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Number of Dufferin Cannabis Retailers Could Soon Double


It’s looking like Dufferin County will have no shortage of retail establishments to purchase recreational cannabis from legally.

As of the writing of this article, six recreational cannabis retailers are currently licensed by the Alcohol and Gaming Commission of Ontario (AGCO) to operate in Dufferin County. This number may double if all current applicants are approved. Of the six retail stores currently open to the public, five are in Orangeville, plus one in Shelburne. The AGCO database shows applications put forward for six additional locations in Dufferin County, with two each in the Towns of Orangeville, Shelburne, and Grand Valley. Furthermore, the Grand Valley council recently cleared the path for a medical cannabis grower to offer retail sales.

In Grand Valley, the two applicants both currently operate stores elsewhere in Dufferin. One is Cannabis Stop, which has locations in Shelburne and Arthur and is looking to initiate several more throughout the province. Dufferin News reached out to Cannabis Stop and was informed that they plan to open in Grand Valley around the end of August. Dufferin News also reached out to Hempire House, which confirmed their proposal to open a store in Grand Valley. We received the following for public comment.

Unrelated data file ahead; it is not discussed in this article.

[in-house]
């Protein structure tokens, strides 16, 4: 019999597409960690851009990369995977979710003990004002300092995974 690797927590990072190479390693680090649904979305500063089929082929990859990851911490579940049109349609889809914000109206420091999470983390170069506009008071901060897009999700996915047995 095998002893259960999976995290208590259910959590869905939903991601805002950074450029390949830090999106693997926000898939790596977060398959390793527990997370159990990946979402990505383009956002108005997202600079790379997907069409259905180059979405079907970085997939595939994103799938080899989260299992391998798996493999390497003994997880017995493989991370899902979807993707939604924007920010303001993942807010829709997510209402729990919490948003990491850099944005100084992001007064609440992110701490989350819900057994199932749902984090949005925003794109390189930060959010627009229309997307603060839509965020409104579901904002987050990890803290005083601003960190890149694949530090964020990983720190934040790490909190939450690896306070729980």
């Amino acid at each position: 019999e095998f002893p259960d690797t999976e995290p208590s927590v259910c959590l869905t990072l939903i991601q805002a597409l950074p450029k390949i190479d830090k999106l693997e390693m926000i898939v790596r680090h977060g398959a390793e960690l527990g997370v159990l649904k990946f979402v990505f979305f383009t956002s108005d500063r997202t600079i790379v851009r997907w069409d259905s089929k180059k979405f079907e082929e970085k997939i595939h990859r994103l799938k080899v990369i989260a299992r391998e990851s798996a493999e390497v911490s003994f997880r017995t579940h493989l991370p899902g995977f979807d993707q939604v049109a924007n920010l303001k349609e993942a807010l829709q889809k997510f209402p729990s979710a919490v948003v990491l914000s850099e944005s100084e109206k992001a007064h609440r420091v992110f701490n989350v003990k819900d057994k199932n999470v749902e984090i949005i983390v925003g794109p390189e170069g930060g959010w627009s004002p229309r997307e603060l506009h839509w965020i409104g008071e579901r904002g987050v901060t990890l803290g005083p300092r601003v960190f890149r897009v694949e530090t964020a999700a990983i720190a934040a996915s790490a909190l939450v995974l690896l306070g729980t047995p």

“Since the opening of Hempire House in Orangeville, we have really been able to set ourselves apart as the only locally owned and family operated dispensary in the area, which has allowed us to build some amazing connections & relations with our customers and community,” said Sharlene Lochan, head of communications and development for Hempire House. “Our Brand is heavily consumer-focused, and when the good people of Dufferin County asked us about more Hempire House locations, we wanted to deliver. We are so excited to continue to serve Orangeville and now the great people Grand Valley.”

Municipalities were granted the ability to decide whether to allow the selling of recreational cannabis within their borders. In exchange, the Ontario Government distributed additional funding through the Ontario Cannabis Legalization Implementation Fund to mitigate ‘cannabis impacts.’ That said, councils were not given the ability to restrict the location of cannabis retail stores beyond what is in the province’s legislation. This means towns and cities cannot limit the number of stores in a specific area. In regions with exceptionally high concentrations of cannabis retailers, prices have been pushed down significantly.

“We’re all selling the same product and we all have to buy from the OCS at the same price. It’s turned into, basically, a price slashing contest,” Jessica Ewert, a worker in Toronto’s cannabis industry, told Beach Metro News. “[They’ve] now changed their entire format to ‘value bud,’ Their whole niche is to sell rock bottom prices because they’re owned by a large corporation which gives them the financing to undercut any other private or small independent business.”

Speaking of large corporations, the AGCO database shows that Fire and Flower, Canada’s largest cannabis retail chain, has applied to open a store on Orangeville’s Broadway.

References – Number of Dufferin Cannabis Retailers Could Soon Double

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